A RETIRED chef with Alzheimer’s who had drunk a ‘significant amount’ of alcohol died after being struck by a train, an inquest heard.

Gerald Goodwin, 64, of Pennine Gardens, in Barrow, was walking on the tracks near Dalton station when he was hit from behind at approximately 40 mph just before midnight on November 10, 2022.  

His death was confirmed by paramedics at 00:17.

Cockermouth Coroners Court heard the train, operated by Northern, had no passengers and was travelling from Lancaster to Barrow.

A statement read into the record from his brother Alan detailed how Mr Goodwin was on his way to see him for a chat at his allotment in Barrow but missed his stop and instead alighted at Dalton.

He then contacted Alan to tell him he was going for a drink at a nearby public house which was the last time he heard from him, the court heard.

In his statement he referred to Mr Goodwin as being a ‘loving brother and father who always thought and worried about other people before considering himself’.   

The court heard Mr Goodwin had been diagnosed with Alzheimer’s in 2016 and was later deemed unable to assess the risk of his own safety in 2022. He also had a history of anxiety and depression.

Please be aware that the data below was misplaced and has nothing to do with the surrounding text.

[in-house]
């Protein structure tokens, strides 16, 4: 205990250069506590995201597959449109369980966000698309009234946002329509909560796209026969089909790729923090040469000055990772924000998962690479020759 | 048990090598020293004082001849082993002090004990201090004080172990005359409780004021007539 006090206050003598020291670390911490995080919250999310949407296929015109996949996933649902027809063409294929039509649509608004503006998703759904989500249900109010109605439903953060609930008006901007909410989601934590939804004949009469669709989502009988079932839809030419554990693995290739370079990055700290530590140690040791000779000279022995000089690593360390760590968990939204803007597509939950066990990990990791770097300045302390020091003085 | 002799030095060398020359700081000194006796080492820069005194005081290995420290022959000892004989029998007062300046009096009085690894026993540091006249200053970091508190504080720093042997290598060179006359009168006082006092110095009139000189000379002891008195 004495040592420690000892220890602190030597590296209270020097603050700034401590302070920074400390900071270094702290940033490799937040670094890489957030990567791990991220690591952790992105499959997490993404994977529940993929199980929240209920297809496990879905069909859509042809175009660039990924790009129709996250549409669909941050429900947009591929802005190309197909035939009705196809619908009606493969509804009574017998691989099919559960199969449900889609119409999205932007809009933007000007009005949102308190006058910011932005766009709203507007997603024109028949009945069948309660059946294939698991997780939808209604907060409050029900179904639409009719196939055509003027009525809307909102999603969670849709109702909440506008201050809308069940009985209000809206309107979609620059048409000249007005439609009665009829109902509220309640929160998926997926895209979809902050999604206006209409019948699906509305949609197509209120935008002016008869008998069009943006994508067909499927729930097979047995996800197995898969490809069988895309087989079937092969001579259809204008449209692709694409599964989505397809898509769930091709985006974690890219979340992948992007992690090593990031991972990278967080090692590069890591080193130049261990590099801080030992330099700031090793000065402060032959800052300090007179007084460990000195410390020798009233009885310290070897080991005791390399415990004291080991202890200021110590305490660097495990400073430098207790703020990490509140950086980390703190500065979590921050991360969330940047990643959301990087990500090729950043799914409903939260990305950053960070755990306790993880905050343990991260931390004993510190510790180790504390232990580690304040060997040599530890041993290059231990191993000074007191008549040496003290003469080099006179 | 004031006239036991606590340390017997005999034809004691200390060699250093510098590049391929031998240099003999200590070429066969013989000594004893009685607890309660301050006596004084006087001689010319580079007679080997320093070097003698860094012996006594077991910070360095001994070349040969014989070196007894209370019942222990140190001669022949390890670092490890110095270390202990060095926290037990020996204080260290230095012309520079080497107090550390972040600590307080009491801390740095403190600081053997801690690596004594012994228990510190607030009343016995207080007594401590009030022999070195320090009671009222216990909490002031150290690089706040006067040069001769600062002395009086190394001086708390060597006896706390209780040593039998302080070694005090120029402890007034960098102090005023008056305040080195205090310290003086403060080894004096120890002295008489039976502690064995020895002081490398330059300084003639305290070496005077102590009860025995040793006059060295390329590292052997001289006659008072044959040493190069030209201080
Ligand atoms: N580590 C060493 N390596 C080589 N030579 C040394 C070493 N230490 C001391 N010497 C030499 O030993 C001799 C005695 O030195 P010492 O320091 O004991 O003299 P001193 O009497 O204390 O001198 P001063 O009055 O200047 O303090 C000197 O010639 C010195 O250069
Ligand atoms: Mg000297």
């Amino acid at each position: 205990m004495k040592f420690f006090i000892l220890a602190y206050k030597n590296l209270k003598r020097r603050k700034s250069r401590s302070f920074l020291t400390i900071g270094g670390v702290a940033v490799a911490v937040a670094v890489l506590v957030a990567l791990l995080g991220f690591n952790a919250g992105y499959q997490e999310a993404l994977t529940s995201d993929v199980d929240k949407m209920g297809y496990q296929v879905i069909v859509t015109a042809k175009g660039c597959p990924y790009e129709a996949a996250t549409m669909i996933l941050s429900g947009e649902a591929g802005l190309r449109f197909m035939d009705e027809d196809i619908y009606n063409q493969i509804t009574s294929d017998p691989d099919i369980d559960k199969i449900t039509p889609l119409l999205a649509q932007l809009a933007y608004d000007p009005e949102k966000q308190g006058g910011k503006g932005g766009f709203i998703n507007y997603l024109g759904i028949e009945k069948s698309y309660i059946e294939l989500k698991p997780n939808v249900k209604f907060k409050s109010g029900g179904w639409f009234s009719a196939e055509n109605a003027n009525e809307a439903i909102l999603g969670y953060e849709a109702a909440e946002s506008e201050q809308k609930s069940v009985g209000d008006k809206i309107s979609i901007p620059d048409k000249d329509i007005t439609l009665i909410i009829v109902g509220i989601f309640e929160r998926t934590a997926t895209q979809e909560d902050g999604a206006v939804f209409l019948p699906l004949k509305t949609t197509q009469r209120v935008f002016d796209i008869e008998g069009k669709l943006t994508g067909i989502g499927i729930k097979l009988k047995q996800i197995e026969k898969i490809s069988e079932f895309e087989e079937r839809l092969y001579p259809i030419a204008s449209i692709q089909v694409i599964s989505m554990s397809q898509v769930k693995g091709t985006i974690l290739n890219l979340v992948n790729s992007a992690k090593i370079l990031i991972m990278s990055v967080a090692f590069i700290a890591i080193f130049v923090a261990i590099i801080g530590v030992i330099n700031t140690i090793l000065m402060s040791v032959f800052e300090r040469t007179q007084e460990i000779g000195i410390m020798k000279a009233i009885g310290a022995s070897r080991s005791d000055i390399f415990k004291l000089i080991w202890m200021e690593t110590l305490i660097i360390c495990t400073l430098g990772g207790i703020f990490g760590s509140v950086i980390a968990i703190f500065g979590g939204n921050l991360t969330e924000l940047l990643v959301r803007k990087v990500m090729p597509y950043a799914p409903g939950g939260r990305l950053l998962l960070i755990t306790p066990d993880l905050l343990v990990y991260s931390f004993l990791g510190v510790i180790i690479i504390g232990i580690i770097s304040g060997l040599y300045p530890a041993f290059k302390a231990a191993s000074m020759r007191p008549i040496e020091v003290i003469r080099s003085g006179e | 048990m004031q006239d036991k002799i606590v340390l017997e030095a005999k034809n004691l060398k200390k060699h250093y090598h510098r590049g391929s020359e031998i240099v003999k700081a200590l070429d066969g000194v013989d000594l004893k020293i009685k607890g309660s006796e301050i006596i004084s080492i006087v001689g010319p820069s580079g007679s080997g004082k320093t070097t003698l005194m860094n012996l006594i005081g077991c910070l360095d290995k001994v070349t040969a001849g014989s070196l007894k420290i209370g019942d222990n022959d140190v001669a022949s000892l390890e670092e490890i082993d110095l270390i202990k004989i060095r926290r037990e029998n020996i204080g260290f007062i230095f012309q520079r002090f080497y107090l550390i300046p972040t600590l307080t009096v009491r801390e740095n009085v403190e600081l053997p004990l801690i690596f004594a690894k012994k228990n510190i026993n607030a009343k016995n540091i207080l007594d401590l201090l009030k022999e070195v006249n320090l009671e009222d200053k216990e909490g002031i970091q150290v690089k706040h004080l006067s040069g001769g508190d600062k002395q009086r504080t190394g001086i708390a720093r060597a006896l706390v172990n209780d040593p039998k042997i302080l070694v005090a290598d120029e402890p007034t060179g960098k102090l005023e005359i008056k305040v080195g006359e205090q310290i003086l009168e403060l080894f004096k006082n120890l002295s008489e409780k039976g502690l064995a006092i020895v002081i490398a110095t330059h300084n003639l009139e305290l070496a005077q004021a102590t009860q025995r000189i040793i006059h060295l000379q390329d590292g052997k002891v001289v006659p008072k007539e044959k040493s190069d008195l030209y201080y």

A toxicology report showed he had propranolol, sertraline and alcohol in his system.

Recording the death as accidental due to multiple injuries consistent of being struck by a train, Coroner Robert Cohen said: “It must be intensely traumatic for a train driver to be involved in an incident such as this.

“I sincerely hope that she is getting the support that she needs in recovering from this ordeal.

"It is more likely than not, that Gerald found himself on the railway track from the combined effect of his dementia and from the significant amount of alcohol he had consumed.

“I send my profound and sincere condolences to the family for your loss. I realise this must have been a very upsetting and traumatic situation.”

Mr Cohen also believed it necessary to submit a prevention of future death report to Westmorland and Furness Council after failings were revealed in adult social care services’ initial triage and general administration.  

He added: “I acknowledge there is extreme pressure on adult social care services. However, I am very concerned that Gerald did not require a safeguarding inquiry.

“It is not entirely clear why one social worker opened and closed the case and why paperwork was filed from one person to another. To all extent and purposes, it does seem not much was done to provide support.”